A Brief Guide to Neuro-Products

By Neuroskeptic | August 13, 2018 4:41 pm

On this blog I usually focus on academic, scientific neuroscience. However, there is a big world outside the laboratory and, in the real world, the concepts of neuroscience are being used (and abused) in ways that would make any honest neuroscientist blush.

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CATEGORIZED UNDER: funny, media, neurofetish, select, Top Posts

How Accessible is Psychology Data?

By Neuroskeptic | August 6, 2018 5:02 pm

In a slightly depressing new paper, two researchers describe how they tried to get access to the data behind 111 of the most cited psychology and psychiatry papers published in the past decade. The researchers, Tom E. Hardwicke and John P. A. Ioannidis of Stanford, wanted to place the data into a ‘Data Ark‘ to ensure its continued preservation for science. Unfortunately, in most cases, the data was not made available.

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The Kinkiest Scientific Study Ever? Neuro-BDSM

By Neuroskeptic | July 25, 2018 2:38 pm

In an eyebrow-raising new paper, neuroscientists report that they had participants wear a ball gag while watching images of people in pain. The lucky participants in this neuro-bondage were all female BDSM submissives, and their brain activity in response to the painful pictures was recorded with EEG.

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CATEGORIZED UNDER: EEG, papers, select, Top Posts

“Cluster Failure”: fMRI False Positives Revisited

By Neuroskeptic | July 22, 2018 9:31 am

Two years ago, a paper by Swedish neuroscientist Anders Eklund and colleagues caused a media storm. The paper, Cluster Failure, reported that the most widely used methods for the analysis of fMRI data are flawed and produce a high rate of false positives.

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CATEGORIZED UNDER: fMRI, methods, papers, select, statistics, Top Posts

The Ethics of Research on Leaked Data: Ashley Madison

By Neuroskeptic | July 14, 2018 9:07 am

A paper just published reports that Republicans are more likely to have used the adultery website Ashley Madison than Democrats, while Libertarians were even more likely to do so.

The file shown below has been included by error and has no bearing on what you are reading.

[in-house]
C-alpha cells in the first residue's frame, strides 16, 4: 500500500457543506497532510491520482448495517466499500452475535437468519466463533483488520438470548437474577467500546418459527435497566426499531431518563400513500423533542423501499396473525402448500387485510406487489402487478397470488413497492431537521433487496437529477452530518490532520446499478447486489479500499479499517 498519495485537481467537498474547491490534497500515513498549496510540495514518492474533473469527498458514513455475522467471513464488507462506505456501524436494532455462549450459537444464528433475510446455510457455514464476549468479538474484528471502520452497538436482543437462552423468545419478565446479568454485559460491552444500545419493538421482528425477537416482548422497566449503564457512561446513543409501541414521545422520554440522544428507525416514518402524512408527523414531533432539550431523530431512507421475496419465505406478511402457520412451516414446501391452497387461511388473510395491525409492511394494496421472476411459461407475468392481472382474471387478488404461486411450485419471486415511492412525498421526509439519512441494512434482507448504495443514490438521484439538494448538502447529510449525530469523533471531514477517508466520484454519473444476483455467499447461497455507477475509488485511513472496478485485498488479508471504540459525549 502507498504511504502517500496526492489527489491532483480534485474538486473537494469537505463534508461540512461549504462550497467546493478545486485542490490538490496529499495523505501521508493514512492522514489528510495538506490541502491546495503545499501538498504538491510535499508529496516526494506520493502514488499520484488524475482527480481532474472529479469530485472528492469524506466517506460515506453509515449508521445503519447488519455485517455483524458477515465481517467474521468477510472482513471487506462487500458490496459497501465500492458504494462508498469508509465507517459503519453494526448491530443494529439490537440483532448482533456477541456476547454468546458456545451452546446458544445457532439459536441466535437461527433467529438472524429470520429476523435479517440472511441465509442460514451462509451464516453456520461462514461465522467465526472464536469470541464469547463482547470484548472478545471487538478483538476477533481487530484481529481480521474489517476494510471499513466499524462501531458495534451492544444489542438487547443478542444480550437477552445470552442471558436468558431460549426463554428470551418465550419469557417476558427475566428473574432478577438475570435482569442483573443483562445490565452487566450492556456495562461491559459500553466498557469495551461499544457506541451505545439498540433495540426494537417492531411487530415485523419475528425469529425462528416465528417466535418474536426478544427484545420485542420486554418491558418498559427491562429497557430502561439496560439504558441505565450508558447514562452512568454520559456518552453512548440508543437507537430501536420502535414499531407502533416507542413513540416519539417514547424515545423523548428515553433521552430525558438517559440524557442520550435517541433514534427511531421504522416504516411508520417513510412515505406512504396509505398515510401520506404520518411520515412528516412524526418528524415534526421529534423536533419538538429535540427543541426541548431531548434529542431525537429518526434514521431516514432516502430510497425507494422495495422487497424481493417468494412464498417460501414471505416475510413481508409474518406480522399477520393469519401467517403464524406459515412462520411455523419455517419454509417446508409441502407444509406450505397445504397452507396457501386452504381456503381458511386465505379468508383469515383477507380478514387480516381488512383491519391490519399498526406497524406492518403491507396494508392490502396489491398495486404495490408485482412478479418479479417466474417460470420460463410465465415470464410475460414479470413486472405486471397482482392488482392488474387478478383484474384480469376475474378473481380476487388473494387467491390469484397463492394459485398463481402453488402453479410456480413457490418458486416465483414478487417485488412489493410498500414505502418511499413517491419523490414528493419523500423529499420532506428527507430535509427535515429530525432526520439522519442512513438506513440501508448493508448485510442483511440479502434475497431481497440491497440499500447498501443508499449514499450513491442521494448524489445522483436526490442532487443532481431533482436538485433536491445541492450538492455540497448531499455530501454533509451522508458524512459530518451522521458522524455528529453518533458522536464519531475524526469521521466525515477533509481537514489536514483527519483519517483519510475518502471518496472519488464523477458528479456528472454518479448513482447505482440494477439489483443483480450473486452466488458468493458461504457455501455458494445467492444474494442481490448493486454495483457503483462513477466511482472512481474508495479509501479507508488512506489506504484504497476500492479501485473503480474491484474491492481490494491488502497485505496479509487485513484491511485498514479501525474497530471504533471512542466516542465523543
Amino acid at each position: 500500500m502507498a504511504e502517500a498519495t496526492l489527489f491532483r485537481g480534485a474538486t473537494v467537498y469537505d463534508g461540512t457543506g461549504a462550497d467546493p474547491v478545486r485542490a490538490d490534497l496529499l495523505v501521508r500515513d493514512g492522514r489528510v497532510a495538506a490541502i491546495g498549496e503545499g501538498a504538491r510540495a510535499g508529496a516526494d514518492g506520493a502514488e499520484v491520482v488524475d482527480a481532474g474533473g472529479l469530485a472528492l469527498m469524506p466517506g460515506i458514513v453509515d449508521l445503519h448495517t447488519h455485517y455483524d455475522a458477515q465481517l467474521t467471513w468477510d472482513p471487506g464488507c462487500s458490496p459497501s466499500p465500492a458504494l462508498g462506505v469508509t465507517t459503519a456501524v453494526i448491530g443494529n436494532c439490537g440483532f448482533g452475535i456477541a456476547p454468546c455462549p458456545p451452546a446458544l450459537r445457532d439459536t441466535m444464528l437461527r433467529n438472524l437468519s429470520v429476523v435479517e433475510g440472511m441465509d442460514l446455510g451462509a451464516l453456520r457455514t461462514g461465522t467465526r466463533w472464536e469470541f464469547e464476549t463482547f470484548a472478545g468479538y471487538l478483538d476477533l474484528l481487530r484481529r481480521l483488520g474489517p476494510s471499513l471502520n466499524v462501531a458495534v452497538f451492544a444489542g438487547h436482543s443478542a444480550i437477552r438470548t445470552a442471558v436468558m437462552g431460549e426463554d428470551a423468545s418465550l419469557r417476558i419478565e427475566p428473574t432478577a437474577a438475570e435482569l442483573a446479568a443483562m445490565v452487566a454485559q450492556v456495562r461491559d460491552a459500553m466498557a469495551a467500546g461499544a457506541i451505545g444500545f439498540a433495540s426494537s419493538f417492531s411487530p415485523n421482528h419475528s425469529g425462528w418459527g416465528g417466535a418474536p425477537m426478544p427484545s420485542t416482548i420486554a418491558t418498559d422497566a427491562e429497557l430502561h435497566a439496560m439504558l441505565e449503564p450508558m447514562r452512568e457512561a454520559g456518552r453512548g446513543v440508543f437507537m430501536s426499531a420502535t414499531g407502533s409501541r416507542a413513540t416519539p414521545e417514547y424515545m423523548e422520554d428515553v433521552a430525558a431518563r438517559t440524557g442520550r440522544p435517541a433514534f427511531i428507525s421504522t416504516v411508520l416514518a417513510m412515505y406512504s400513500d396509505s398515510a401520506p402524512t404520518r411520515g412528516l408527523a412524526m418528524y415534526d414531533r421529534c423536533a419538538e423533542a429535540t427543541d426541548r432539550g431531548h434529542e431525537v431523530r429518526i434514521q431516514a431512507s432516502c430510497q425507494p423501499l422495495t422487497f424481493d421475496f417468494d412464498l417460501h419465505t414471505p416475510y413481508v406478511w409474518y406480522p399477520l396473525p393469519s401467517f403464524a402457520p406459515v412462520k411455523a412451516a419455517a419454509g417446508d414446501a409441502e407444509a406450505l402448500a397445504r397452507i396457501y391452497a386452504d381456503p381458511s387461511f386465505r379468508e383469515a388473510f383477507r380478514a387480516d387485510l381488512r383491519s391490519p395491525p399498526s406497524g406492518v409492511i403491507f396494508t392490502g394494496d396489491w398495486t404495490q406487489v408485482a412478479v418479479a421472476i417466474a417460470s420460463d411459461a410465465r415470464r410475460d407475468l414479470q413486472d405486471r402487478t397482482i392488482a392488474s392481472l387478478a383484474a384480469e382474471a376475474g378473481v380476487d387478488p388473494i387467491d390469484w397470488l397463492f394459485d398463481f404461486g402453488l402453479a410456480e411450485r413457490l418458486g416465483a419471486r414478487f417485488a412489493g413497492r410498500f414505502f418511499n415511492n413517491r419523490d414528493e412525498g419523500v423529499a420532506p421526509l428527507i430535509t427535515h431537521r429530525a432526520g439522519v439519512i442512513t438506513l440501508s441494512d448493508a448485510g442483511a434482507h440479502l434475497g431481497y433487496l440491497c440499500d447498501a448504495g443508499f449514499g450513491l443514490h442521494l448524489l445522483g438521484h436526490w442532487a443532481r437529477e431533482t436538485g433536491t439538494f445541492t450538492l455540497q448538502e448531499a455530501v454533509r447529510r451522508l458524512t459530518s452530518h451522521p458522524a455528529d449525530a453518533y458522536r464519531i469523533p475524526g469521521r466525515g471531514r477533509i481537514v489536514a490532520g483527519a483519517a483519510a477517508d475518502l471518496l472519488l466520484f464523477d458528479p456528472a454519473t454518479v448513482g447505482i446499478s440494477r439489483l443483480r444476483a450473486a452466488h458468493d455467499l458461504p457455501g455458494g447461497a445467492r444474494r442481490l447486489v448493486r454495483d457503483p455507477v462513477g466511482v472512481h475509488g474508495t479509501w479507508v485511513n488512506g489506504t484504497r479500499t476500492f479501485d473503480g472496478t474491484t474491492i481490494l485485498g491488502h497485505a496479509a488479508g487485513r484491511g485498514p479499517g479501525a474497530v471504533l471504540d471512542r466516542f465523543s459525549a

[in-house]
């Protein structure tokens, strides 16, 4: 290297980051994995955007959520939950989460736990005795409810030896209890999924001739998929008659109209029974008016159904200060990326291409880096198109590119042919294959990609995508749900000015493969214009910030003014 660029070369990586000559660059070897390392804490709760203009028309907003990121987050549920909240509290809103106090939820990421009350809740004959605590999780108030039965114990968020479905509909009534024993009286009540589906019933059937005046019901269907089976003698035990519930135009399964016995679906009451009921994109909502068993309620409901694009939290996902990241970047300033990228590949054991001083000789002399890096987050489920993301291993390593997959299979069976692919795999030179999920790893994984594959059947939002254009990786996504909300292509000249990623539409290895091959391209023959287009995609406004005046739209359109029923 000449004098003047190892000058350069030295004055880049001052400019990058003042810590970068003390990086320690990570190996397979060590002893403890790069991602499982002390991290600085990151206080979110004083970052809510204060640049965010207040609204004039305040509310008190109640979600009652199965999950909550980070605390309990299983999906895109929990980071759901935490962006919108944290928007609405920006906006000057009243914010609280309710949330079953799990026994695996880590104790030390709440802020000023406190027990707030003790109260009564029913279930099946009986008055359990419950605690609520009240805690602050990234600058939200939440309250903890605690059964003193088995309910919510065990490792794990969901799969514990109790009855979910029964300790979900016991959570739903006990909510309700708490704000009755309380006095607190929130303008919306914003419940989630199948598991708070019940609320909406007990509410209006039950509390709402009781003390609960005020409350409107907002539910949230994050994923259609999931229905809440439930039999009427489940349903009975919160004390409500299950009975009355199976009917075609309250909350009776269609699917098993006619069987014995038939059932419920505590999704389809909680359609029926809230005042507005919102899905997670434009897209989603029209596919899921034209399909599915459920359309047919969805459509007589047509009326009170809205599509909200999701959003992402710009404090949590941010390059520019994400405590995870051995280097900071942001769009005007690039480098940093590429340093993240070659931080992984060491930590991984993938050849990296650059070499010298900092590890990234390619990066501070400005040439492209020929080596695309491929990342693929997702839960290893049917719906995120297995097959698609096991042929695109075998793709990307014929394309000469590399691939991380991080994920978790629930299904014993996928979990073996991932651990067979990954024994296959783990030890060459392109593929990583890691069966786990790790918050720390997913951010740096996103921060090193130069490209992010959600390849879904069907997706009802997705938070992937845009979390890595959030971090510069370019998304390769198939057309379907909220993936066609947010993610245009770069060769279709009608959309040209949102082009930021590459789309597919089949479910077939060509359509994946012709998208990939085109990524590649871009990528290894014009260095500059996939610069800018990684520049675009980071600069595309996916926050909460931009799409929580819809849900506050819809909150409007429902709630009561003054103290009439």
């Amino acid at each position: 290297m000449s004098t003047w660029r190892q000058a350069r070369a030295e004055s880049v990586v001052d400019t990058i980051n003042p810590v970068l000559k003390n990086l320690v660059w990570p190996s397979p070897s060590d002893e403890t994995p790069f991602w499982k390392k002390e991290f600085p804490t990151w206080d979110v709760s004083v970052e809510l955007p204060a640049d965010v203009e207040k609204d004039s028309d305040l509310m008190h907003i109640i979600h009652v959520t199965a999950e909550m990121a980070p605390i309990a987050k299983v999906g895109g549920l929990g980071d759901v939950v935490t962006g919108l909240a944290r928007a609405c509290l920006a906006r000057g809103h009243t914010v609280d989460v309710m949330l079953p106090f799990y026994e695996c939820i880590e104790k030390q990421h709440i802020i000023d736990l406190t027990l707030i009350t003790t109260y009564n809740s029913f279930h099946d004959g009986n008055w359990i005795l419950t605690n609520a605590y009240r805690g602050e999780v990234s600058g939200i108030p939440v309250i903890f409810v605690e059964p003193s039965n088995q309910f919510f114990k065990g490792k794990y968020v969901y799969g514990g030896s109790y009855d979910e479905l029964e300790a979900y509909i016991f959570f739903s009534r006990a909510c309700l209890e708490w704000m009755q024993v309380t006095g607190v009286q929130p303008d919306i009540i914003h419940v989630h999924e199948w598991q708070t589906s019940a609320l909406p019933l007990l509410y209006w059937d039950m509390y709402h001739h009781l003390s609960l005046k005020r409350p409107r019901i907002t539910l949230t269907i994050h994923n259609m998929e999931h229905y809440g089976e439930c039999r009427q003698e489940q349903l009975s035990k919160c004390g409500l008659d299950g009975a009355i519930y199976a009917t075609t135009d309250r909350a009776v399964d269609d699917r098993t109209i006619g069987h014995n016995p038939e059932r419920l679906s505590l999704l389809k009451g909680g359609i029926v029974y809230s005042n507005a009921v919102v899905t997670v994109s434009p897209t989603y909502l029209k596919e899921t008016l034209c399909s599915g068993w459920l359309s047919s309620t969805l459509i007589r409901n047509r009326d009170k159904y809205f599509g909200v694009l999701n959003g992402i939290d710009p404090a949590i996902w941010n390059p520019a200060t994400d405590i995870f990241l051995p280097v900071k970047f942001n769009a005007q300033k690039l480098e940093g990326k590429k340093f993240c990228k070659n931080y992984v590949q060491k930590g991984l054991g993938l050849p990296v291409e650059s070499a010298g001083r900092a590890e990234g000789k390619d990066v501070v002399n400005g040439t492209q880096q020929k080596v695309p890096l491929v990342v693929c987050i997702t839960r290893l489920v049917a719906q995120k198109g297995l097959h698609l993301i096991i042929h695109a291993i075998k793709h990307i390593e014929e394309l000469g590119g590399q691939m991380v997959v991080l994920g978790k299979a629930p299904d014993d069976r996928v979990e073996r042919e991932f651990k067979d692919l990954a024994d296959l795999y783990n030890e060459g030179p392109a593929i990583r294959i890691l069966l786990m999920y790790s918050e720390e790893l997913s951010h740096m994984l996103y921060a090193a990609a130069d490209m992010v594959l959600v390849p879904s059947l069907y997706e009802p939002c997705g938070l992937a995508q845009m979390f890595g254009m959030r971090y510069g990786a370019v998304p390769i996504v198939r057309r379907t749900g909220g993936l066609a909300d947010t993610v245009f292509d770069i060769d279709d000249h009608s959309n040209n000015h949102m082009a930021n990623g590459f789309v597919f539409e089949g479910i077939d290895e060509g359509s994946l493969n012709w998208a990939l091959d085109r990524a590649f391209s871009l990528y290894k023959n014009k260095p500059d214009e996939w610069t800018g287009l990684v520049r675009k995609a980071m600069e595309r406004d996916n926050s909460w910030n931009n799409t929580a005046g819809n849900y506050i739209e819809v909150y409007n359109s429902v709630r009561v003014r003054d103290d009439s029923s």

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CATEGORIZED UNDER: ethics, papers, science, select, Top Posts

Scientific Self-Correction on Small Talk and Happiness

By Neuroskeptic | July 8, 2018 12:11 pm

Does idle chat and unhappiness go together? Eight years ago, a study was published (Mehl et al. 2010) suggesting that they do. The authors reported that “Well-Being Is Related to Having Less Small Talk and More Substantive Conversations”, triggering many alarming headlines.

smalltalk

Now, however, the same researchers have carried out a much larger study and have failed to confirm the chat-unhappiness association. The new paper is published in Psychological Science, the same journal where the original appeared. What I like about this new article is that it’s a good example of researchers revisiting their own work and openly changing their minds.

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CATEGORIZED UNDER: FixingScience, papers, select, Top Posts

What Is Preregistration For?

By Neuroskeptic | July 3, 2018 4:12 pm

fix_sci_small

A paper in Psychological Science was taking a beating on Twitter last month.

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The Handeloh Happening: Psychedelic Poisoning

By Neuroskeptic | July 2, 2018 3:07 pm

In 2015, in a small town in Germany called Handeloh, a group of 29 men and women were rushed to hospital after displaying strange and sometimes violent behaviours along with other symptoms including vomiting and seizures. The victims were all attendees at a seminar on spiritual healing called ‘Die sieben Quellen’ – “The Seven Springs”.

The patients all survived, although a number were seriously ill. The organizer of seminar, a psychotherapist, admitted to police that he had given the attendees 2C-E, a psychedelic drug. In 2017, he was given a suspended prison sentence for supplying the illicit substance.

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CATEGORIZED UNDER: drugs, papers, select, Top Posts

Is Public Engagement A Duty for Scientists?

By Neuroskeptic | June 24, 2018 4:40 pm

Do scientists have a responsibility to make their work accessible to the public?

science_public_engagement

“Public Engagement”, broadly speaking, means scientists communicating about science to non-scientists. Blogs are a form of public engagement, as are (non-academic) books. Holding public talks or giving interviews would also count as such.

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CATEGORIZED UNDER: media, science, select, Top Posts, Uncategorized

Psychology, Neuroscience: Lacking in Individuality?

By Neuroskeptic | June 23, 2018 8:44 am

In research on people, scientists are typically interested in the group data – the mean, median, and variance of a sample of people. But according to a provocative new paper out in PNAS, the statistics of a group can obscure the variability within individuals, over time.

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CATEGORIZED UNDER: science, select, statistics, Top Posts
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